This performance is available both on CD and somewhat expanded on DVD and also as a gift set that includes both. I haven't seen the DVD yet, although the two video tracks included as a bonus on the CD give a good preview. Ray may have been not long for this world when he did this concert but he still had it, right to the end. This is a gem, as good as it gets. R.I.P. Genius, and God bless.
After watching several seasons of Chris Isaak's Showtime series, I've developed a large appreciation not only for his music but for his great sense of humour, and the intelligent and friendly personalities of Chris and his band which came through the semi-scripted series loud and clear. Now comes Chris' Christmas album which is a complete treat - like comfort food for the soul at Christmas time. Even the more simplistic tunes which were James Taylor's undoing serve Isaak well as he stamps them with enough of his personal style to make these songs well worth your Christmas listen, yes even his (mercifully short yet) heartfelt acoustic go at "Auld Lang Syne."
Along with eleven old favorites we also get five new Isaak compositions, including one, "Washington Square" that has the goods to hold it's own with other great Christmas-away-from-you songs like "Merry Christmas Darling." We even get to hear Isaak sing a more than competent version of "Mele Kalikimaka."
As good as this album is, some of these songs sounded even better peformed live with band on Jimmy Kimmel's late night ABC program in a sort of parody of the Nick & Jessica Christmas Special (why do we even know who "Nick and Jessica" are?). There is also a more fully produced live performance Chris and band did for the PBS Soundstage series, also available by direct mail from PBS in an expanded DVD version (watch this space for a video review by next Christmas). Great Christmas discs make the Christmas season that much more enjoyable and that is exactly what Chris Isaak provides on Christmas.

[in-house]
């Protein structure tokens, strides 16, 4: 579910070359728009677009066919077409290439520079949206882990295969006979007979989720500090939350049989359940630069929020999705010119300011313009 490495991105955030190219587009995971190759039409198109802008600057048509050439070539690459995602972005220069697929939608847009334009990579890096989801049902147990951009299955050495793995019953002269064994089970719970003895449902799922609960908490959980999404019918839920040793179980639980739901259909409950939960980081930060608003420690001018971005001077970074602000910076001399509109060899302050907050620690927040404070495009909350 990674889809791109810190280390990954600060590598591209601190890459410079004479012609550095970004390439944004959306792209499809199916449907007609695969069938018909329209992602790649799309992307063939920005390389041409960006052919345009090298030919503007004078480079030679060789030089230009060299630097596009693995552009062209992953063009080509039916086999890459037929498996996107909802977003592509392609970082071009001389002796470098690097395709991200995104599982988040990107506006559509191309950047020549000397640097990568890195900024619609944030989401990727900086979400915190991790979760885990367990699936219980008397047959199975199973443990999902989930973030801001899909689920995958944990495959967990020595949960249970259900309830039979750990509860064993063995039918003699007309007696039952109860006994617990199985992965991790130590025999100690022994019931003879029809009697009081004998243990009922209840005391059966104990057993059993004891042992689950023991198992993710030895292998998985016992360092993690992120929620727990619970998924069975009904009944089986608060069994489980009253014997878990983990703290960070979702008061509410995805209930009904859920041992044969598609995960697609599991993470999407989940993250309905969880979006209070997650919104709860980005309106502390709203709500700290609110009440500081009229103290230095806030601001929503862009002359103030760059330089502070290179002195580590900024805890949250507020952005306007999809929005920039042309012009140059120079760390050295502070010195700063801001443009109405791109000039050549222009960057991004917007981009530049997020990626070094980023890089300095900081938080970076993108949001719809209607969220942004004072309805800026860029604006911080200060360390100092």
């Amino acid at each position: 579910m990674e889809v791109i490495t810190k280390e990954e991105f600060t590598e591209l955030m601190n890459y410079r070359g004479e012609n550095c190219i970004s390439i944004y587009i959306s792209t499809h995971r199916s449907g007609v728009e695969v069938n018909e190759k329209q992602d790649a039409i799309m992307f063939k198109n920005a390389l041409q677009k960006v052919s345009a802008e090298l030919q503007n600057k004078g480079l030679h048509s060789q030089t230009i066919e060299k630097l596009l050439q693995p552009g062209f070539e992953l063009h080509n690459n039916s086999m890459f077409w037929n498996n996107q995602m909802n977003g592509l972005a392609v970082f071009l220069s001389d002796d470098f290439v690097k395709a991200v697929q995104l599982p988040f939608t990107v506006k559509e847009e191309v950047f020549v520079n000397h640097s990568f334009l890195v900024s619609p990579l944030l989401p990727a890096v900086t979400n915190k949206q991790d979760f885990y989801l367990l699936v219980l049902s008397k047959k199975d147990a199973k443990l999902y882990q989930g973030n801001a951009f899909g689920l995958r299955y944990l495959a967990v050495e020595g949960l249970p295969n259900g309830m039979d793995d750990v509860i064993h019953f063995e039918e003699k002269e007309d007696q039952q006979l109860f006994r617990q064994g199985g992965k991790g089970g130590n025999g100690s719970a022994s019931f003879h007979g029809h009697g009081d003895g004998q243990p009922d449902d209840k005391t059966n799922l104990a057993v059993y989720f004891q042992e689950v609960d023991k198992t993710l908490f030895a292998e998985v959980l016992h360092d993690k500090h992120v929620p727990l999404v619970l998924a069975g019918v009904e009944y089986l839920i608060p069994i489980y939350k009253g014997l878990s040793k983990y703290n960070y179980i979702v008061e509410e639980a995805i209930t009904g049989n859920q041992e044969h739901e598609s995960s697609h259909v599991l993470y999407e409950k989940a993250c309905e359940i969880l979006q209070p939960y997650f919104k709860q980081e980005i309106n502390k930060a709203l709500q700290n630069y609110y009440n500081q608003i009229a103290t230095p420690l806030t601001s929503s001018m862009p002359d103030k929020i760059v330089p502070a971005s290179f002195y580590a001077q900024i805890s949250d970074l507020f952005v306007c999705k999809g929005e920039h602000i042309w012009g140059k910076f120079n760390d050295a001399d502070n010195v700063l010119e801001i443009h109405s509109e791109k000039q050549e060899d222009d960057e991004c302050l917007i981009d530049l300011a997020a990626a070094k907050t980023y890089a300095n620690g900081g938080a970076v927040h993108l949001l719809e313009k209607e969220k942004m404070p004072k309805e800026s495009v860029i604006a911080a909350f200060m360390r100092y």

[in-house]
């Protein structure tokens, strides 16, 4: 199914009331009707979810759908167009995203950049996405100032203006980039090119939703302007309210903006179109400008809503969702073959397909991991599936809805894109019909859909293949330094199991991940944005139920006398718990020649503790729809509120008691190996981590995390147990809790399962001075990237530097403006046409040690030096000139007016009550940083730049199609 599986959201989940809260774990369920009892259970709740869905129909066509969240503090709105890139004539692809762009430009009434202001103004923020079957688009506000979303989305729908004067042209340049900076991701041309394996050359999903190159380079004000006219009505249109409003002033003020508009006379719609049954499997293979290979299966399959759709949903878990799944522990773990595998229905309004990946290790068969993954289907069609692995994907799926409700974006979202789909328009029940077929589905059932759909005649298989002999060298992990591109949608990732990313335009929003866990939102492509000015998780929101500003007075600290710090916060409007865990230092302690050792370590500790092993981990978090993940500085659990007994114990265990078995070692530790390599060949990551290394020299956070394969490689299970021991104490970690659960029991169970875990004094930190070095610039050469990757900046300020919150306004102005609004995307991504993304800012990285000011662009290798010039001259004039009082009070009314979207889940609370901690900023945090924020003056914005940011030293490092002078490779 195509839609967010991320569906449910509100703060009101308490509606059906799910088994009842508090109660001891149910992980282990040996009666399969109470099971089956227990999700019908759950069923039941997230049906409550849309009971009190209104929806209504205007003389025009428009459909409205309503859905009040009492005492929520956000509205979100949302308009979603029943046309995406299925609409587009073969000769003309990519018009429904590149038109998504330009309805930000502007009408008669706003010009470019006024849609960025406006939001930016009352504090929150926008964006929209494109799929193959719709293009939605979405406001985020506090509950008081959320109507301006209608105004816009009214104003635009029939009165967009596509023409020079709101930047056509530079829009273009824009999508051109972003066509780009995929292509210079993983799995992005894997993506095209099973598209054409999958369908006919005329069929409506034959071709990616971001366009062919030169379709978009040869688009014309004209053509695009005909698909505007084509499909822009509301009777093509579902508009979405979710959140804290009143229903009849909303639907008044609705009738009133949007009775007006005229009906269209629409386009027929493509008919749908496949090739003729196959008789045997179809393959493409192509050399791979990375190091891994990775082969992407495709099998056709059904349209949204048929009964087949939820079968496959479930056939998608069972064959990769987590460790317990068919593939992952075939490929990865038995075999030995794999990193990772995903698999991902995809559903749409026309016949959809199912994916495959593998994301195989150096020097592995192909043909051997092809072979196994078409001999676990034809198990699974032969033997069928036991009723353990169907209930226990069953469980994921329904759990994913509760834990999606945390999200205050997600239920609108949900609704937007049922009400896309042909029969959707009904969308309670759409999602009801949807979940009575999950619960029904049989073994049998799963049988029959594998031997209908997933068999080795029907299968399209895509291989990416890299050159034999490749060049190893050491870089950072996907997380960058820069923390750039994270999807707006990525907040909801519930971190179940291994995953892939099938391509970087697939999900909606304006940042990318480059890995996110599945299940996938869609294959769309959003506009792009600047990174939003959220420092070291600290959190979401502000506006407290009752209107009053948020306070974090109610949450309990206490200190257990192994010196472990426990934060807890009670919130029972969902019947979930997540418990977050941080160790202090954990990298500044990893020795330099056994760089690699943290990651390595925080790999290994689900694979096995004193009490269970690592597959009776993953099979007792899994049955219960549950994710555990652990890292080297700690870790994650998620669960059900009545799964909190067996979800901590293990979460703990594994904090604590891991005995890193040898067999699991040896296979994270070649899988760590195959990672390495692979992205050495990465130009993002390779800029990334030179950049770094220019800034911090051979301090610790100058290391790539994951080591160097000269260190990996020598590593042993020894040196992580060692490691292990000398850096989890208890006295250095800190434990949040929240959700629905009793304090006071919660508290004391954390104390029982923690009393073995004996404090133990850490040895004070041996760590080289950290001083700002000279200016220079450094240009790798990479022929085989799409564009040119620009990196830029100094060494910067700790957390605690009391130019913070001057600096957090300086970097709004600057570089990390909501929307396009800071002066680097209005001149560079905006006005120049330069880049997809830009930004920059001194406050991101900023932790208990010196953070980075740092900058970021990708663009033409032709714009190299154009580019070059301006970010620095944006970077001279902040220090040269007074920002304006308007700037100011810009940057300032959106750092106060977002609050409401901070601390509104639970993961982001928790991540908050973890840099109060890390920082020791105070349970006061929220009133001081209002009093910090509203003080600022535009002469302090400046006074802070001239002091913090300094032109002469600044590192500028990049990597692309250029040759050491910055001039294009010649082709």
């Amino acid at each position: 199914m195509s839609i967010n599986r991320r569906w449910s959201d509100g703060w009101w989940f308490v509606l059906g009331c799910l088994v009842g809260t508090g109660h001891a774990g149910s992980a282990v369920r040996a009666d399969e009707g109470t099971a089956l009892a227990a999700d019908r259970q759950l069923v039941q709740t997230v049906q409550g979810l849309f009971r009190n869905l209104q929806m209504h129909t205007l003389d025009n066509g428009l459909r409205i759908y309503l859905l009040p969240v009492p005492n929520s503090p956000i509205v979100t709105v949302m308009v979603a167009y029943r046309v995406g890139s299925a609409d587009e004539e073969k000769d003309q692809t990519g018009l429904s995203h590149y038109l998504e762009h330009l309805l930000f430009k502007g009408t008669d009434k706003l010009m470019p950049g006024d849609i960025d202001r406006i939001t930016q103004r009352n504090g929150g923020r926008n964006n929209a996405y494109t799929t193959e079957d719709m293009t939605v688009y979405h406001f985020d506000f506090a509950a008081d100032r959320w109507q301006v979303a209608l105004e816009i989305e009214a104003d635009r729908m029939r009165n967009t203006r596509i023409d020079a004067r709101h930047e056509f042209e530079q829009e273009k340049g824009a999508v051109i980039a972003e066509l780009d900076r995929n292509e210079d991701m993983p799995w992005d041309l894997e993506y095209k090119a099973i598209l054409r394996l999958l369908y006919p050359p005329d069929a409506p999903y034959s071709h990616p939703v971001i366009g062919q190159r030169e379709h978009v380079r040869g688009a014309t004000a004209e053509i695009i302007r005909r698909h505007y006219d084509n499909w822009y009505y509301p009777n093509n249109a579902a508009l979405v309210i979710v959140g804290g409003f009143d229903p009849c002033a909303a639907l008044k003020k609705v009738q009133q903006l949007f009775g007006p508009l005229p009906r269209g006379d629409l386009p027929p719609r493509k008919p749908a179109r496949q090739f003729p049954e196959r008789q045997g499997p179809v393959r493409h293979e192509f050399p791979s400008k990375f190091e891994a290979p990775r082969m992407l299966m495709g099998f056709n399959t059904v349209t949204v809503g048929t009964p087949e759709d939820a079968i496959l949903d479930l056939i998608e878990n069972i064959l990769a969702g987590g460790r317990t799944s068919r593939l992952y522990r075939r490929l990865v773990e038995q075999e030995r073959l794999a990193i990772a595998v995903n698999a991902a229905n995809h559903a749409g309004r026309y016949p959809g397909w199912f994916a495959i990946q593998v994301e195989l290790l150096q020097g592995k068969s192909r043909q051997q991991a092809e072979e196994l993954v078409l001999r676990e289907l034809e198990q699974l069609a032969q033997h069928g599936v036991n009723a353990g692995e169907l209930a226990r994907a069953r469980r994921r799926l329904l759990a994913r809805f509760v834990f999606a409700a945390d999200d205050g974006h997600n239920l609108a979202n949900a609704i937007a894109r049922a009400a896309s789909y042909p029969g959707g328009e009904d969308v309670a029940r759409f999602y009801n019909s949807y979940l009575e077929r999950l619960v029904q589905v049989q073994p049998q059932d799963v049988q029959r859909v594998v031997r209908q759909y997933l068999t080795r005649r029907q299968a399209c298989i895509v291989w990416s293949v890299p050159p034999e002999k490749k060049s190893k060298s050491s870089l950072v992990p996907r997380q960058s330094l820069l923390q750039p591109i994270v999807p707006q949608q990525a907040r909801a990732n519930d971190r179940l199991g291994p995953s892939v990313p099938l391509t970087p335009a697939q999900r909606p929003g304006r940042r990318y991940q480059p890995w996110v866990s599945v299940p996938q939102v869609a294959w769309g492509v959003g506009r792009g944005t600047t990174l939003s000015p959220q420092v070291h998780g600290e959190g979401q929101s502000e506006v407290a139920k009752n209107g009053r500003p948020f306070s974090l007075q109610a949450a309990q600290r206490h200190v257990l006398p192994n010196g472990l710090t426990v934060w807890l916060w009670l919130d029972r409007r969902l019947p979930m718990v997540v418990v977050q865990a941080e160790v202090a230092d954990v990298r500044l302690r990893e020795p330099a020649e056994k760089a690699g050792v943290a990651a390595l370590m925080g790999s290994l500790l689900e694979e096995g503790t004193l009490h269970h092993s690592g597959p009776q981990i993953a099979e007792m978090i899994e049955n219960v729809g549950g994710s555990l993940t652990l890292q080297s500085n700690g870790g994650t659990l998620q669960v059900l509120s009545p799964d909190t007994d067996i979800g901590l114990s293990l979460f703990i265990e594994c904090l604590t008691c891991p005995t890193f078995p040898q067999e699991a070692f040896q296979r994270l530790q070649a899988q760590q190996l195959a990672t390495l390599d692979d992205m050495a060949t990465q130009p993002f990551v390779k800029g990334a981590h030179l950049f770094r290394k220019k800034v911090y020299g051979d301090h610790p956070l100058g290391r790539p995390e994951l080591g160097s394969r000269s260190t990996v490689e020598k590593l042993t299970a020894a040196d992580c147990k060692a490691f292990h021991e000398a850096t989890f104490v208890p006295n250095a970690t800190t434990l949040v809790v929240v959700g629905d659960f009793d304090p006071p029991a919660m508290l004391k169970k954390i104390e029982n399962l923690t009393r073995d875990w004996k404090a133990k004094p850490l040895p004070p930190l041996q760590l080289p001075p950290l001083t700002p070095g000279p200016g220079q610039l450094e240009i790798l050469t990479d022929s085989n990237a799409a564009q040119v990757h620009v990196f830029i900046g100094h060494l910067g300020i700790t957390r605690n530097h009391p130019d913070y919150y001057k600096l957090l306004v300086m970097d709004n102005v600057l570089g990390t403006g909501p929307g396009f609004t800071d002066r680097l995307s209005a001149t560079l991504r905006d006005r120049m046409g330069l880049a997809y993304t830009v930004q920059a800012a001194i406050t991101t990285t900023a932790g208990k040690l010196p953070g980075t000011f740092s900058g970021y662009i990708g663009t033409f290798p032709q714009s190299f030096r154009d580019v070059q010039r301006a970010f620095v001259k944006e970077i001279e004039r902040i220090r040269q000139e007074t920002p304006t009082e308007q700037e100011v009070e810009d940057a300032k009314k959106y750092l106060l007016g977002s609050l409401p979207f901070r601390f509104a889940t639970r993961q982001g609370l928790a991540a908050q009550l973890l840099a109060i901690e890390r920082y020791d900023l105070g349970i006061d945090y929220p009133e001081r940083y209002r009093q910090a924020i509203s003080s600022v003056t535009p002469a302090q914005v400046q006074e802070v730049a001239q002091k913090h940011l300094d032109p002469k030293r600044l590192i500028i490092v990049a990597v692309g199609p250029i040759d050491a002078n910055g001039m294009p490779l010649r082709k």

As noted above, I picked this up for mere pennies on eBay, purely for the novelty of it, never imagining that this would have any real musical value, when what to my wondering eyes would appear but the cream of studio session musicians backing up these tv stars, starting with that most amazing guitarist Tim Pierce on most of the tracks, with many tunes also featuring Leland Sklar on bass, Dave Koz on sax, David Spinozza on guitar, T-Bone Wolk on bass, Greg Phillinganes on Hammond B-3 organ, Jack White on drums, Bill Champlin on piano, John Molo on drums, and Everette Harp on sax. I guess we have to thank Loren Harriet and Mark Weiner, producers, for the quality of the music that might otherwise have resulted in nothing more than a vanity affair.
Sorry if I sound so surprised about all this, but I'm not even familiar with many of these shows/stars. Sean Hayes actually does a reasonable job on "The Christmas Song." Bebe Neuwirth & John Lithgow have some fun with "Baby, It's Cold Outside," and while the last thing we needed was another version of this warhorse, this time around it sounds more like fun. Who knew Katey Segal could actually sing - if you didn't know this was a celebrity project you'd maybe even buy into this version of "Have Yourself a Merry Little Christmas."